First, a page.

On October 2 news of the revolt of the condottieri and the diet of Magione had reached the Vatican and rendered the Pope uneasy. Cesare, however, had been informed of it some time before at Imola, where he was awaiting the French lances that should enable him to raid the Bolognese and drive out the Bentivogli.

Where another might have been paralyzed by a defection which left him almost without an army, and would have taken the course of sending envoys to the rebels to attempt to make terms and by concessions to patch up a treaty, Cesare, with characteristic courage, assurance, and promptitude of action, flung out officers on every side to levy him fresh troops.

His great reputation as a condottiero, the fame of his wealth and his notorious liberality, stood him now in excellent stead. The response to his call was instantaneous. Soldiers of fortune and mercenaries showed the trust they had in him, and flocked to his standard from every quarter. One of the first to arrive was Gasparo Sanseverino, known as Fra cassa, a condottiero of great renown, who had been in the Pontifical service since the election of Pope Alexander. He was a valuable acquisition to Cesare, who placed him in command of the horse. Another was Lodovico Pico della Mirandola, who brought a small condotta of 60 lances and 60 light horse. Ranieri della Sassetta rode in at the head of 100 mounted arbalisters, and Francesco de Luna with a body of 50 arquebusiers.1

Alleged Portrait Of Cesare Borgia.


Valentinois sent out Raffaele dei Pazzi and Galeotto Pallavicini, the one into Lombardy to recruit 1,000 Gascons, the other to raise a body of Swiss mercenaries. Yet, when all is said, these were but supplementary forces; the main strength of Cesare's new army lay in the troops raised in the Romagna, which, faithful to him and confident of his power and success, rallied to him now in the hour of his need. Than this there can be no more eloquent testimony to the quality of his rule. In command of these Romagnuoli troops he placed such Romagnuoli captains as Dionigio di Naldo and Marcantonio da Fano, thereby again affording proof of his wisdom, by giving these soldiers their own compatriots and men with whom they were in sympathy for their leaders.

With such speed had he acted, and such was the influence of his name, that already, by October 14, he had assembled an army of upwards of 6,000 men, which his officers were diligently drilling at Imola, whilst daily now were the French lances expected, and the Swiss and Gascon mercenaries he had sent to levy.

It may well be that this gave the confederates pause, and suggested to them that they should reconsider their position and ask themselves whether the opportunity for crushing Cesare had not slipped by whilst they had stood undecided.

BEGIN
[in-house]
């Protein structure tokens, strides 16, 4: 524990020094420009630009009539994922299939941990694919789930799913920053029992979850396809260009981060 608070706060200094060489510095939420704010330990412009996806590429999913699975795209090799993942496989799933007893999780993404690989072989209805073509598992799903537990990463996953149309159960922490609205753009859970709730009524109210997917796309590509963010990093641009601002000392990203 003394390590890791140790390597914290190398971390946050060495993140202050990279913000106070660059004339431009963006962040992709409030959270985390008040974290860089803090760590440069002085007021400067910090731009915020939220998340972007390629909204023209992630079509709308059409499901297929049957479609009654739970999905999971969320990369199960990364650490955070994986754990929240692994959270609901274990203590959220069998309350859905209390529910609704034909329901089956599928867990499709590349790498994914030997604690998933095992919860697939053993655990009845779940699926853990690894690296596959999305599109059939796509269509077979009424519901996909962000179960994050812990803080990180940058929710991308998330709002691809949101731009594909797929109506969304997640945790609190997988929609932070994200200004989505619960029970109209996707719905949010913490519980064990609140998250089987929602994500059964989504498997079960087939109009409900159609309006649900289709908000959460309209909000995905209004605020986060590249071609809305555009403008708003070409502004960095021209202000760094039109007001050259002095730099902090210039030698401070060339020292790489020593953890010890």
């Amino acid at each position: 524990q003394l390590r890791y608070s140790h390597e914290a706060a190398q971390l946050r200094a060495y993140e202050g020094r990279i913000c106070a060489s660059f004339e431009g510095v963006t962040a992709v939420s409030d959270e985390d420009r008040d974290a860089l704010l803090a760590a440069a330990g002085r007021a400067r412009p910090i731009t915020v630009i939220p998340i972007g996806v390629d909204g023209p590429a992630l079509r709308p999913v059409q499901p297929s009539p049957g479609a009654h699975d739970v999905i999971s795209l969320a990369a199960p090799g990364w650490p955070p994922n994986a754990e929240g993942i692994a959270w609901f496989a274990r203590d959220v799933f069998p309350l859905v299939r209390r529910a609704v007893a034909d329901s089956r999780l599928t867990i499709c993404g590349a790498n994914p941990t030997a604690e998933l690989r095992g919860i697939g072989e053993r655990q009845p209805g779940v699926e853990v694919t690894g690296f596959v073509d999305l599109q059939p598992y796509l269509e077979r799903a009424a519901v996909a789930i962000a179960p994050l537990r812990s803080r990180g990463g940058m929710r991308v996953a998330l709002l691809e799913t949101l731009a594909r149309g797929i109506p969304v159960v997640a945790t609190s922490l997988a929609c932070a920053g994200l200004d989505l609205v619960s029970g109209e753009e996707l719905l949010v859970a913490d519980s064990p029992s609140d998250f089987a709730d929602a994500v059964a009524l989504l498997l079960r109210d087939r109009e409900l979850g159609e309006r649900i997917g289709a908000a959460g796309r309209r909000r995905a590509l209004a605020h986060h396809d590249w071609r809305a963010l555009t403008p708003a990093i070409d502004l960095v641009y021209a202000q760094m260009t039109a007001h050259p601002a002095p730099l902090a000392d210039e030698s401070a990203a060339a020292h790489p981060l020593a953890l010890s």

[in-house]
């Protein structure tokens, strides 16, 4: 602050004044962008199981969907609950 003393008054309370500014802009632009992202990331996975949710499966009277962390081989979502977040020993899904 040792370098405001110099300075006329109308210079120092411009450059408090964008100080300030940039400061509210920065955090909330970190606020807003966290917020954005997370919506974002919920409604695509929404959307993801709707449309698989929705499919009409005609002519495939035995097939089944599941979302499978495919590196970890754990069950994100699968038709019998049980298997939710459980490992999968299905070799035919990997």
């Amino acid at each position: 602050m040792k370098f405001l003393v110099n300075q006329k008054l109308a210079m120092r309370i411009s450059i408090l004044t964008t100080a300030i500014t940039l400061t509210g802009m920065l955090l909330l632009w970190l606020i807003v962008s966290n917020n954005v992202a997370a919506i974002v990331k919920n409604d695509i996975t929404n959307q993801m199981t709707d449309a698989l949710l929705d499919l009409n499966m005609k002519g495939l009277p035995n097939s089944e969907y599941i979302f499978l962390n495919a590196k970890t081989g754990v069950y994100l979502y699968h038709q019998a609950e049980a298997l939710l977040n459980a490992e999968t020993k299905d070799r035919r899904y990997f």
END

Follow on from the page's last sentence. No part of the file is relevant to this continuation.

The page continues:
It was Pandolfo Petrucci who took the first step towards a reconciliation, by sending word to Valentinois that it was not his intention to take any measures that might displease his Excellency. His Excellency will no doubt have smiled at that belated assurance from the sparrow to the hawk. Then, a few days later, came news that Giulio Orsini had entered into an agreement with the Pope. This appeared to give the confederacy its death blow, and Paolo Orsini was on the point of setting out to seek Cesare at Imola for the purpose of treating with him which would definitely have given burial to the revolt when suddenly there befell an event which threw the scales the other way.

1 The arquebus, although it had existed in Italy for nearly a century, was only just coming into general use.

Cesare's people were carrying out some work in the Castle of S. Leo, in the interior of which a new wall was in course of erection. For the purposes of this, great baulks of timber were being brought into the castle from the surrounding country. Some peasants, headed by one Brizio, who had been a squire of Guidobaldo's, availed themselves of the circumstance to capture the castle by a stratagem. Bringing forward some great masses of timber and felled trees, they set them down along the drawbridge in such a manner as to prevent its being hoisted. That done, an attack in force was directed against the fortress. The place, whose natural defences rendered it practically impregnable, was but slightly manned ; being thus surprised, and unable to raise the bridge, it was powerless to offer any resistance, so that the Montefeltre peasants, having killed every Borgia soldier of the garrison, took possession of it and held it for Duke Guidobaldo.

This capture of S. Leo was as a spark that fired a train. Instantly the hardy hillmen of Urbino were in arms to reconquer Guidobaldo's duchy for him. Stronghold after stronghold fell into their hands, until they were in Urbino itself. They made short work of the capital's scanty defenders, flung Cesare's governor into prison, and finally obtained possession of the citadel.

It was the news of this that caused the confederates once more to pause. Before declaring themselves, they waited to see what action Venice would take, whilst in the meantime they sought shelter behind a declaration that they were soldiers of the Church and would do nothing against the will of the Pontiff. They were confidently assured that Venice would befriend Guidobaldo, and help him back to his throne now that his own people had done so much towards that end. It remained, however, to be seen whether Venice would at the same time befriend Pesaro and Rimini.

Instantly Cesare Borgia who was assailed by grave doubts concerning the Venetians took his measures. He ordered Bartolomeo da Capranica, who was chief in command of his troops in Urbino, to fall back upon Rimini with all his companies, whilst to Pesaro the duke dispatched Michele da Corella and Ramiro de Lorqua.